As stated above Valhalla is a region in the afterlife where only the bravest of fallen warriors go. So the question that begs to be answered is: what happens to the not so brave fallen warriors? What about the folks at home who die of natural causes or those who die of old age?
In Norse mythology, Valhalla is one of the three main places that the dead make their way. The other two places in the afterlife are Hel (also known as Helheim) and Fólkvangr.
The afterlife region of Fólkvangr in Norse mythology is the complete opposite of Valhalla. Fólkvangr is believed to be the realm of the Norse goddess Freyja, the deity of fertility, beauty, and war. Freyja is said to have been impressed by her husband Odin’s great hall; therefore the goddess decided to build a hall for herself and the fallen warriors that were not selected by the Valkyries. Freyja’s hall therefore offers an alternative to Odin’s great hall by providing a place for the not-so-brave dead warriors. According to some Norse myths, Fólkvangr also accepts women that died in childbirth.
Hel (also known as Helheim), not to be confused with the Hell in many Abrahamic religions, is a cold and quite frankly an uninteresting desolate place where people who died of natural causes make their way to. Part of the Niflheim realm, Hel is said to have no living thing. The dead who find their way to hell are said to live an ordinary life just like the one they had lived on earth. In many of the myths, Hel is presided over by the goddess Hel, also known as the queen of the Underworld. The goddess Hel is also often regarded as one of the children of the trickster god Loki.
Read More: Top 10 Norse Gods and Goddesses
More on Valhalla
- There is often this misconception that the Valhalla is the Norse equivalent of the afterlife or heaven. However, that couldn’t be farther away from the truth. In the original Norse myths and oral tradition, Valhalla is just one of many realms of the dead could go to.
- For centuries, the story of Valhalla has often been alluded to by authors and poets. References to Valhalla has appeared in literature, music, films, dramas, and even video games. Take the case of renowned German composer Richard Wagner whose composition Die Walküre (English translation – Ride of the Valkyries, the second of four operas in the Ring cycle, also known as Der Ring des Nibelungen) draws heavily on the Norse and Germanic myths surrounding Valhalla and the Valkyries.
- The 2015 post-apocalyptic action film Mad Max: Fury Road (directed by Australian film director George Miller), makes palpable reference to the Norse mythology as the War Boys of the character Immortan Joe believe that the dictator has the ability to transport them to Valhalla.
- Perhaps the most famous work of the modern era, particularly among video game enthusiasts, that alludes to Valhalla is the 2020 video game Assassin’s Creed: Valhalla.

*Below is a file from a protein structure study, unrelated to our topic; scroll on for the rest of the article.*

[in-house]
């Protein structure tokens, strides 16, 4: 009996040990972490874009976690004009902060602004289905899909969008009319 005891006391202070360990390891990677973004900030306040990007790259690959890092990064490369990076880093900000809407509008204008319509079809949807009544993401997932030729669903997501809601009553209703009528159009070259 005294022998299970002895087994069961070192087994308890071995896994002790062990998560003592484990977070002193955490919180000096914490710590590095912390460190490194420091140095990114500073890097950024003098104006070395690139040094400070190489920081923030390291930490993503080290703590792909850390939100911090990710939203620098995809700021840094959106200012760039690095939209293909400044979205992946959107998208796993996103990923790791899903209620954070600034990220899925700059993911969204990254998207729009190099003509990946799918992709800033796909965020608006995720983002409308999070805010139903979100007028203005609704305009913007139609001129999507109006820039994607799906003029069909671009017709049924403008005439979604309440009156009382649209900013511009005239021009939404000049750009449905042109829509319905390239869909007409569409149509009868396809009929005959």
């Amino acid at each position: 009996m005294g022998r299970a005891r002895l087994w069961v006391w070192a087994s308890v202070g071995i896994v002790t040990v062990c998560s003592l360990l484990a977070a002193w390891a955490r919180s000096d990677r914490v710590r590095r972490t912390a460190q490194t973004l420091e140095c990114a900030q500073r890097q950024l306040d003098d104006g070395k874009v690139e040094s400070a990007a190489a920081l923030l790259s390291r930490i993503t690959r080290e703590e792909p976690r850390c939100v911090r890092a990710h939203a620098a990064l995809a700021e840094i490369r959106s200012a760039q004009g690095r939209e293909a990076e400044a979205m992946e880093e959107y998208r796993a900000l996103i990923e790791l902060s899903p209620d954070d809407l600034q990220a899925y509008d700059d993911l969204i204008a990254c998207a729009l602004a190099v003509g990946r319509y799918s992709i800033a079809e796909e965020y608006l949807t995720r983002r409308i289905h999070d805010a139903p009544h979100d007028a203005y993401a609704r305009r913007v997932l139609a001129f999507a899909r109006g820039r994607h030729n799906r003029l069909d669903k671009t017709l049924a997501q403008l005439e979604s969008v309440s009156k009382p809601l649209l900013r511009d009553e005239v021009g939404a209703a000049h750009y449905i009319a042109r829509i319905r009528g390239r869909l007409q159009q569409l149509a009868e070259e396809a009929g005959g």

- The myth surrounding King Gylfi’s trip to Valhalla has led some scholars and myth experts to state float the possibility of making it to Valhalla without dying. In the myth, King Gylfi makes an expedition to Valhalla where he meets three other kings – High, Just-As-High and Third. The story goes on to say that all the three kings that Gylfi interacted with were in fact Odin in disguise.
- In 1830, King Ludwig I of Bavaria commissioned a building called the Walhalla temple. The Bavarian king intended to use the building to honor the works of notable German scholars or German-speaking figures throughout history. The building, which was based on the Parthenon in Athens and completed in 1842, remains in perfect condition to this day.
- Much of what we know about Valhalla comes from the Poetic Edda and the Prose Edda. The latter is a famous work by Snorri Sturluson, a 13th-century Icelandic mythographer, poet and politician. In addition to oral tradition and literature of the time, Sturluson was inspired by works and poems that made up the Poetic Edda.
- Other names of Valhalla are Odin’s Hall of Heroes, Odin’s Golden Hall, and The Hall of the Slain.
- Another name of the fallen warriors that made it to Valhalla is einherjar, which translates to “army of one” or “lone fighters”.
- According to the poem Gylfaginnig, the Great Warriors of Valhalla are fated to die during Ragnarok, along with many Norse gods, including Odin, Heimdall, and Thor. Odin is killed by the great wolf Fenrir; Heimdallr and Loki kill each other; while Thor dies shortly after killing the World Serpent Jörmungandr. Ultimately, the world (Midgard) and all the remaining Norse Realms are set ablaze by the fierce fire giant Surtr.